Our earlier alert on AB5 outlined the Dynamex case, which brought the inflexible ABC Standard to California for determining whether a worker is an employee or an independent contractor for IWC wage orders. The Legislature passed, and Governor Newsom signed, AB5, codifying the Dynamex case and the ABC Standard for wage orders, the Labor Code, unemployment insurance, and worker’s compensation issues.

We also discussed the Borello test, which applies when a hiring party can meet the construction or construction-related trucking exception and which applies a more employer friendly multi-factor test.

What is the ABC Standard?

Under the ABC Standard, the worker is presumed to be an employee. To have the worker classified as an independent contractor, the hiring party must show:

A) The worker is free, both contractually and in practice, from control and direction on how to perform a service;

B) The worker’s service is outside the hiring party’s usual services; AND

C) The worker has an independently-established trade, occupation, or business of the same nature as the work performed.

As stated previously, Part B of the ABC Standard is the most difficult prong for the hiring party to prove. That said, if the hiring party is confident it can meet the ABC Standard, then it may choose to simply apply the ABC Standard to argue the worker is an independent contractor.

However, if the hiring party wishes to explore the exceptions to the ABC Standard, then it needs to first understand the Borello test and then apply the factors to determine if it can meet an exception.

The Construction-Related Trucking Exception

Our earlier alert detailed the exceptions to the ABC Standard, as part of AB5 in Labor Code section 2750.3(f)(1-7), that allow a contractor and subcontractor to revert to the Borello test when they can meet all of the requirements in section 2750.3(f)(1-7).

The initial part of Labor Code section 2750.3(f) relates to contractors and subcontractors and states as follows:

Subdivision (a) and the holding in Dynamex do not apply to the relationship between a contractor and an individual performing work pursuant to a subcontract in the construction industry, and instead the determination of whether the individual is an employee of the contractor shall be governed by Section 2750.5 and by Borello, if the contractor demonstrates that all the following criteria are satisfied:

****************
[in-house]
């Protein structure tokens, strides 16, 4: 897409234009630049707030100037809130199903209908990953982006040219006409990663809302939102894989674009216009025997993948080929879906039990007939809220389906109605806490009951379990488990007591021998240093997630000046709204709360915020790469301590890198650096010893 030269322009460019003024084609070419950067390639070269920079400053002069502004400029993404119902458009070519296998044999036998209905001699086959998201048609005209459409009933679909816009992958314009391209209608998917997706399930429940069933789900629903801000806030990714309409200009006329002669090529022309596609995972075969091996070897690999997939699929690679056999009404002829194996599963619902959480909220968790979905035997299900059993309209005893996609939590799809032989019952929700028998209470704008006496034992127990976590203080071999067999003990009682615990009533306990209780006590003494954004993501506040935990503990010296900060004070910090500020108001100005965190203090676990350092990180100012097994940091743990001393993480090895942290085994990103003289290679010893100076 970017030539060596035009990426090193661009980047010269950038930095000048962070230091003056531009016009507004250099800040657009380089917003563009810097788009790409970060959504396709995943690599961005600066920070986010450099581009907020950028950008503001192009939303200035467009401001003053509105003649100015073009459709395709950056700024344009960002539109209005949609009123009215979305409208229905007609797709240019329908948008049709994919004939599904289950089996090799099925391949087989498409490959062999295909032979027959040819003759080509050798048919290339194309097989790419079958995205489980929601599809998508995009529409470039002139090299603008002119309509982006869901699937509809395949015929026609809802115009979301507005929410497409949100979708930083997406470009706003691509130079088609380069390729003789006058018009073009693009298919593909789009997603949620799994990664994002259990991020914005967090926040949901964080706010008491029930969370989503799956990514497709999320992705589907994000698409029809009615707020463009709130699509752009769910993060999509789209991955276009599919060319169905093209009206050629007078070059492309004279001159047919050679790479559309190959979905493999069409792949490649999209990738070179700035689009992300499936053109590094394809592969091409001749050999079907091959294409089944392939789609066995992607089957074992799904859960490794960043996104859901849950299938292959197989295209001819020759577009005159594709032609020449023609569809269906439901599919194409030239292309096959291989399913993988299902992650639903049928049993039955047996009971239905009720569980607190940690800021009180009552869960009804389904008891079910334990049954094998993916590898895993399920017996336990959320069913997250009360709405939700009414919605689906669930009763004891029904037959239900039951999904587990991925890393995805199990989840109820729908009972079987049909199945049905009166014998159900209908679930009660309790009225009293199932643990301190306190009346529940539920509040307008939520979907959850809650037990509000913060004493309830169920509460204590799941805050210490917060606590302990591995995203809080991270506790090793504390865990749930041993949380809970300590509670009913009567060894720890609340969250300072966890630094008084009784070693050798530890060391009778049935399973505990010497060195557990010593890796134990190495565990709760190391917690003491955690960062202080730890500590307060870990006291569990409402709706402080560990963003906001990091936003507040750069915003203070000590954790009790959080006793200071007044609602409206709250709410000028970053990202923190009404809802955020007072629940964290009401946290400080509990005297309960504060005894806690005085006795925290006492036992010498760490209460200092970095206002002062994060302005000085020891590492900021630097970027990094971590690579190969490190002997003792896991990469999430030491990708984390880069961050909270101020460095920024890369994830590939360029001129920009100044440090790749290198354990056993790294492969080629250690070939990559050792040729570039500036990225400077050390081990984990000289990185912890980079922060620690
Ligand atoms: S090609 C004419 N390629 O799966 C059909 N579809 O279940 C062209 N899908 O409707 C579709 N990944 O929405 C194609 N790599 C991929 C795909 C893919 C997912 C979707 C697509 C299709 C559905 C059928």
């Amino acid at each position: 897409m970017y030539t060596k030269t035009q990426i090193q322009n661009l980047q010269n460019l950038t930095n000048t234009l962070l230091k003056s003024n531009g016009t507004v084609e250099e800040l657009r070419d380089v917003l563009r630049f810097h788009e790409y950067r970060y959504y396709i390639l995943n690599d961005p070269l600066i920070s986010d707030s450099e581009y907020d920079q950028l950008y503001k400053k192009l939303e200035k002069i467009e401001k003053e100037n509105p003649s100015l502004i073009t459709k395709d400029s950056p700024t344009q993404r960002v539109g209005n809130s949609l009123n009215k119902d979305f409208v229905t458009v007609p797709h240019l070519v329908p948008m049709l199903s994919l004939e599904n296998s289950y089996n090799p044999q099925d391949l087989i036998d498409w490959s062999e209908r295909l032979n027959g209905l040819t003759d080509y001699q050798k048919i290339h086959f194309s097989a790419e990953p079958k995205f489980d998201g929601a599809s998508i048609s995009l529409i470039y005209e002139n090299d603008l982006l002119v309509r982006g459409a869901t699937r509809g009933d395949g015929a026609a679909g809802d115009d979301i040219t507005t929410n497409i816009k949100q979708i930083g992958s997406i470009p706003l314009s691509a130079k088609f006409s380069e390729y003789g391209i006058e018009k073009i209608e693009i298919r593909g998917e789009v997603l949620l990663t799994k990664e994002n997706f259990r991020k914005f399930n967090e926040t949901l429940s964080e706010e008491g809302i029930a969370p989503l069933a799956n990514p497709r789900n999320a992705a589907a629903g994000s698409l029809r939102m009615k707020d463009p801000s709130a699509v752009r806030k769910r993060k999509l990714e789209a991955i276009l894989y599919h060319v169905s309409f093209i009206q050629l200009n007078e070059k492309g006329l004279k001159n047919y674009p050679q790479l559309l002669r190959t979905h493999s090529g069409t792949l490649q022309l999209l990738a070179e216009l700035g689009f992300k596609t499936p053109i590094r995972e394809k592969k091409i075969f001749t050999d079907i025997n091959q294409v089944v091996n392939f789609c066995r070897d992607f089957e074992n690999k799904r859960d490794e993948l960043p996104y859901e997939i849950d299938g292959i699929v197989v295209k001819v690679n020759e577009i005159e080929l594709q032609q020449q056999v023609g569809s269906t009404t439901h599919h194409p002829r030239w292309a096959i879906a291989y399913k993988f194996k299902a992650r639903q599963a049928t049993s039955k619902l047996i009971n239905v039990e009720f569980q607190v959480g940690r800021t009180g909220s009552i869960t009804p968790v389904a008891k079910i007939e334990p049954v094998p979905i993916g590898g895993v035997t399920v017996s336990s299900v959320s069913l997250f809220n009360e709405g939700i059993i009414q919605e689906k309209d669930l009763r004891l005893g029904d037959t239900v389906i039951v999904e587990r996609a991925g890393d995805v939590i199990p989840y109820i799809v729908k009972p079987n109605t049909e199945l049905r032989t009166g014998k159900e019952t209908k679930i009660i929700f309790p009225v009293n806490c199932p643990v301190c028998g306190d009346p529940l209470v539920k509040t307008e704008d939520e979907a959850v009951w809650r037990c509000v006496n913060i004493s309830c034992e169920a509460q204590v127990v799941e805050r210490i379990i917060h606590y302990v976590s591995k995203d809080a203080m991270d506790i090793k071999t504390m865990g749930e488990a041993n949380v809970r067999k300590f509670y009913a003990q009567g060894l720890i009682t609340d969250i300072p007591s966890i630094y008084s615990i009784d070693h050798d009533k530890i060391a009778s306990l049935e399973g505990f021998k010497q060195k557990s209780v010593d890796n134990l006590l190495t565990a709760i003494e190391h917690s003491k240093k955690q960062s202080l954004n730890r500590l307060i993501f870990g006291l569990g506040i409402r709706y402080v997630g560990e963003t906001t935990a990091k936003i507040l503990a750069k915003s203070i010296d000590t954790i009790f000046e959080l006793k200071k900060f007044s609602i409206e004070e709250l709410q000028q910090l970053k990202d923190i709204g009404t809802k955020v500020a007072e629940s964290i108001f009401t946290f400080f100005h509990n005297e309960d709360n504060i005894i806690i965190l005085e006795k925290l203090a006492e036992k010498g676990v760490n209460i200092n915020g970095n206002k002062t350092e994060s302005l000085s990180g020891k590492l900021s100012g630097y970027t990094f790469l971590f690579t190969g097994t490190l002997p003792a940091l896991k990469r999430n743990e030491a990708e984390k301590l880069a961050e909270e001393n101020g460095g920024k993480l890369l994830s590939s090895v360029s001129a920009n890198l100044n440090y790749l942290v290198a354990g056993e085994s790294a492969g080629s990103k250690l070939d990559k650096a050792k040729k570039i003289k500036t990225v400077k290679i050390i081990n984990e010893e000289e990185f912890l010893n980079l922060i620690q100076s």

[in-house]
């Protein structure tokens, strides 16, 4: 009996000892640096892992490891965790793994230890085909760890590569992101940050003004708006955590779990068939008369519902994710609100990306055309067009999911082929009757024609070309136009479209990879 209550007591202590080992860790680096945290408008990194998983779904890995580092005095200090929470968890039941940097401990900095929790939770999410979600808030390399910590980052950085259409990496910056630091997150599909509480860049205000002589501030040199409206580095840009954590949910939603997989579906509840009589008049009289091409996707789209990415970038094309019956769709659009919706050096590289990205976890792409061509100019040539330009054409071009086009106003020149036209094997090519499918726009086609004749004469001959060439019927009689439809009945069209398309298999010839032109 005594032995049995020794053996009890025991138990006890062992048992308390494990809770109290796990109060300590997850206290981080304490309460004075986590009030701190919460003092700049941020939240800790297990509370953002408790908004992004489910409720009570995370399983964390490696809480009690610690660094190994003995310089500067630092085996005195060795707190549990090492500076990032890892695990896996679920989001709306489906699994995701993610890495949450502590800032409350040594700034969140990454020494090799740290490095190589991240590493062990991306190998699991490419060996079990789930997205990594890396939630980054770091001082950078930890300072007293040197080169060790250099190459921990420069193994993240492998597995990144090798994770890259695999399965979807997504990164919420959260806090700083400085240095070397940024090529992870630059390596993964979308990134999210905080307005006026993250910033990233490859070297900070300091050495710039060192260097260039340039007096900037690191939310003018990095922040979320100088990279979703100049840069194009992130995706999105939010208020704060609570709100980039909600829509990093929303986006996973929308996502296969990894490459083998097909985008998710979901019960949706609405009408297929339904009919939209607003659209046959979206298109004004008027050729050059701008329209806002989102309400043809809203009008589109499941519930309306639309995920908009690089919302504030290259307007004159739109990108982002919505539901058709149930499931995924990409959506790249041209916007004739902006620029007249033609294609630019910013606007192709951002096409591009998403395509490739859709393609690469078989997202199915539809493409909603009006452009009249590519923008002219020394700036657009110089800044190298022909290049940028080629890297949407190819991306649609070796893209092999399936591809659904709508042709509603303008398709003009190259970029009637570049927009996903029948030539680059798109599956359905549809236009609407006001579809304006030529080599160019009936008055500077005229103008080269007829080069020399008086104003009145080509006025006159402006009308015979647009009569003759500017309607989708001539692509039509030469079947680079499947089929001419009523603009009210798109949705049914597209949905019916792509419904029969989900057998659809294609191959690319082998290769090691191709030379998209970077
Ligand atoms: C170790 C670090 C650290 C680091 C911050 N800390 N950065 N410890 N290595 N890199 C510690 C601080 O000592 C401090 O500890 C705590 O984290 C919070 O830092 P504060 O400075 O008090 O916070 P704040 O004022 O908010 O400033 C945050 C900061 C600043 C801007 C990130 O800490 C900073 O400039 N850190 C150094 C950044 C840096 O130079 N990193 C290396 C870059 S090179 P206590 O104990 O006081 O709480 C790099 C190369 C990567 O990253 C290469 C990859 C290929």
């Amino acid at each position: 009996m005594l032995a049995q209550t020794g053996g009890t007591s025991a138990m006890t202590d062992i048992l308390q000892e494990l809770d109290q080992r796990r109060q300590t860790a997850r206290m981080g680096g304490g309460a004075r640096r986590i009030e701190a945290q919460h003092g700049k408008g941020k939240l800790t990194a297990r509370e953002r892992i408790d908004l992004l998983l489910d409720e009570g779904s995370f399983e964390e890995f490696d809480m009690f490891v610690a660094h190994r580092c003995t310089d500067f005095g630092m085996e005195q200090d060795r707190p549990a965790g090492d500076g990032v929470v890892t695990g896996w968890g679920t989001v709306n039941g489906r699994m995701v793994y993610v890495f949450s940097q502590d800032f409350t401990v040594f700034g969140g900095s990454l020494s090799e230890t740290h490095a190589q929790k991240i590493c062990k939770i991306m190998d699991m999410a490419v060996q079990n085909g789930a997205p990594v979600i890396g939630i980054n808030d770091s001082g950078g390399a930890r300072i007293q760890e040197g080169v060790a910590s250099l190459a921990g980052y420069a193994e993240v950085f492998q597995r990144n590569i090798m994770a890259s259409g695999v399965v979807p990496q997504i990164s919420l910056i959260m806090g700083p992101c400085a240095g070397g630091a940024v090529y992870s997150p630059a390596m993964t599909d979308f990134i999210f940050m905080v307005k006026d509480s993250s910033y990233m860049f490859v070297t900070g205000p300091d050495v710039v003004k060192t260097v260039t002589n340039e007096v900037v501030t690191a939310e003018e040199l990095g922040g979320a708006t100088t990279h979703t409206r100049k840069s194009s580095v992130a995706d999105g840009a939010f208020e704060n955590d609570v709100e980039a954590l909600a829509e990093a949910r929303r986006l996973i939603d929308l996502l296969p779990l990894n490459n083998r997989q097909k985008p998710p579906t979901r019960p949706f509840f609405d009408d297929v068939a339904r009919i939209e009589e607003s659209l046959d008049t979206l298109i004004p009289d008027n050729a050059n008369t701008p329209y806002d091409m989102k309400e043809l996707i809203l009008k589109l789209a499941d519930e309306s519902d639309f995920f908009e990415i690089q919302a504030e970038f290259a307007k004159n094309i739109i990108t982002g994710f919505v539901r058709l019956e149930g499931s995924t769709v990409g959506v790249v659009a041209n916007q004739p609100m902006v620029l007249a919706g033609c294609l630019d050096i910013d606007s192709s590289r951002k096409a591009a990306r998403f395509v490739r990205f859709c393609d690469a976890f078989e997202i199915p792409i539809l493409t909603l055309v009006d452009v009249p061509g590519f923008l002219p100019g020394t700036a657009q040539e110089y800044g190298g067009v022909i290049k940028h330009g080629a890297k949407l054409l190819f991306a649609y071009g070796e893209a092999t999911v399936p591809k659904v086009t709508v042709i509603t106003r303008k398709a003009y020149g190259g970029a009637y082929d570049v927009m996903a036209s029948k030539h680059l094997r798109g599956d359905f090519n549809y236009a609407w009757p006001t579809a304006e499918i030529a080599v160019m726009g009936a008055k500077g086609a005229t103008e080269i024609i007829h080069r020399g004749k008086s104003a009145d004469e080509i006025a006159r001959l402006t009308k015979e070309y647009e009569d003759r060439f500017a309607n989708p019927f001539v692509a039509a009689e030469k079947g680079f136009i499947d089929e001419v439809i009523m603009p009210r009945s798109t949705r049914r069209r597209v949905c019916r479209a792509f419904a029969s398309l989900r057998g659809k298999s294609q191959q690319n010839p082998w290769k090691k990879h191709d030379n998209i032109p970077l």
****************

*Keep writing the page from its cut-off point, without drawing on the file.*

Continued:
[Section 2750.3(f)(1-7) skipped for this analysis. See prior alert.]

AB5 also includes subparts in Labor Code section 2750.3(f)(8) that address the trucking industry within an exception for the construction industry, and state as follows:

(8) (A) Paragraph (2) shall not apply to a subcontractor providing construction trucking services for which a contractor’s license is not required by Chapter 9 (commencing with Section 7000) of Division 3 of the Business and Professions Code, provided that all of the following criteria are satisfied:

(i) The subcontractor is a business entity formed as a sole proprietorship, partnership, limited liability company, limited liability partnership, or corporation.

(ii) For work performed after January 1, 2020, the subcontractor is registered with the Department of Industrial Relations as a public works contractor pursuant to Section 1725.5, regardless of whether the subcontract involves public work.

(iii) The subcontractor utilizes its own employees to perform the construction trucking services, unless the subcontractor is a sole proprietor who operates their own truck to perform the entire subcontract and holds a valid motor carrier permit issued by the Department of Motor Vehicles.

(iv) The subcontractor negotiates and contracts with, and is compensated directly by, the licensed contractor.